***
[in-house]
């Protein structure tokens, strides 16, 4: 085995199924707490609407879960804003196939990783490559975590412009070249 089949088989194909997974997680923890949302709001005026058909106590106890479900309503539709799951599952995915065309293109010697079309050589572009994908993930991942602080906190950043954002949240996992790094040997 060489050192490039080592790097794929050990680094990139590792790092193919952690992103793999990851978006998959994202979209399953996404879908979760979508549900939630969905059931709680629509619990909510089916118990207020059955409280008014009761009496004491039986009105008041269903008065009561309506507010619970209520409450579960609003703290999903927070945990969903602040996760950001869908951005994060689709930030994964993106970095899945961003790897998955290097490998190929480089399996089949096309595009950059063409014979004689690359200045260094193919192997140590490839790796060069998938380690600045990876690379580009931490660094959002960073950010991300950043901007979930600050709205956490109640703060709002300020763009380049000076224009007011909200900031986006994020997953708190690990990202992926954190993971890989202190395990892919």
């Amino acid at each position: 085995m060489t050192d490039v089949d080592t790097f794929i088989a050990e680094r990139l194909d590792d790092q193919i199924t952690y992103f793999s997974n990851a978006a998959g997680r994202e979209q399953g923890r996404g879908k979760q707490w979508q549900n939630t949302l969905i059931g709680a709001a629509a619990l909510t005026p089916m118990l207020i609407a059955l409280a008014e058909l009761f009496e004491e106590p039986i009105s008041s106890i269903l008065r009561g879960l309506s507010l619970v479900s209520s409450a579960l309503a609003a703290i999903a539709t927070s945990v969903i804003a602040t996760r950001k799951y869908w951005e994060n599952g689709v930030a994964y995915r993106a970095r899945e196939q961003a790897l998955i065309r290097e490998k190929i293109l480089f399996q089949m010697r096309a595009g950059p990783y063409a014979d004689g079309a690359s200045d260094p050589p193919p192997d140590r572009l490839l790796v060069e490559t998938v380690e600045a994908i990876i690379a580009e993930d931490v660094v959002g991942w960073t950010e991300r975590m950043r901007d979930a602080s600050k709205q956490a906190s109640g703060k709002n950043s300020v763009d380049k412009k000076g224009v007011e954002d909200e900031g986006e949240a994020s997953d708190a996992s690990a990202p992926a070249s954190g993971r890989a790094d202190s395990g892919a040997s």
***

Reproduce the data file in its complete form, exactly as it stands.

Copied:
[in-house]
């Protein structure tokens, strides 16, 4: 085995199924707490609407879960804003196939990783490559975590412009070249 089949088989194909997974997680923890949302709001005026058909106590106890479900309503539709799951599952995915065309293109010697079309050589572009994908993930991942602080906190950043954002949240996992790094040997 060489050192490039080592790097794929050990680094990139590792790092193919952690992103793999990851978006998959994202979209399953996404879908979760979508549900939630969905059931709680629509619990909510089916118990207020059955409280008014009761009496004491039986009105008041269903008065009561309506507010619970209520409450579960609003703290999903927070945990969903602040996760950001869908951005994060689709930030994964993106970095899945961003790897998955290097490998190929480089399996089949096309595009950059063409014979004689690359200045260094193919192997140590490839790796060069998938380690600045990876690379580009931490660094959002960073950010991300950043901007979930600050709205956490109640703060709002300020763009380049000076224009007011909200900031986006994020997953708190690990990202992926954190993971890989202190395990892919």
């Amino acid at each position: 085995m060489t050192d490039v089949d080592t790097f794929i088989a050990e680094r990139l194909d590792d790092q193919i199924t952690y992103f793999s997974n990851a978006a998959g997680r994202e979209q399953g923890r996404g879908k979760q707490w979508q549900n939630t949302l969905i059931g709680a709001a629509a619990l909510t005026p089916m118990l207020i609407a059955l409280a008014e058909l009761f009496e004491e106590p039986i009105s008041s106890i269903l008065r009561g879960l309506s507010l619970v479900s209520s409450a579960l309503a609003a703290i999903a539709t927070s945990v969903i804003a602040t996760r950001k799951y869908w951005e994060n599952g689709v930030a994964y995915r993106a970095r899945e196939q961003a790897l998955i065309r290097e490998k190929i293109l480089f399996q089949m010697r096309a595009g950059p990783y063409a014979d004689g079309a690359s200045d260094p050589p193919p192997d140590r572009l490839l790796v060069e490559t998938v380690e600045a994908i990876i690379a580009e993930d931490v660094v959002g991942w960073t950010e991300r975590m950043r901007d979930a602080s600050k709205q956490a906190s109640g703060k709002n950043s300020v763009d380049k412009k000076g224009v007011e954002d909200e900031g986006e949240a994020s997953d708190a996992s690990a990202p992926a070249s954190g993971r890989a790094d202190s395990g892919a040997s």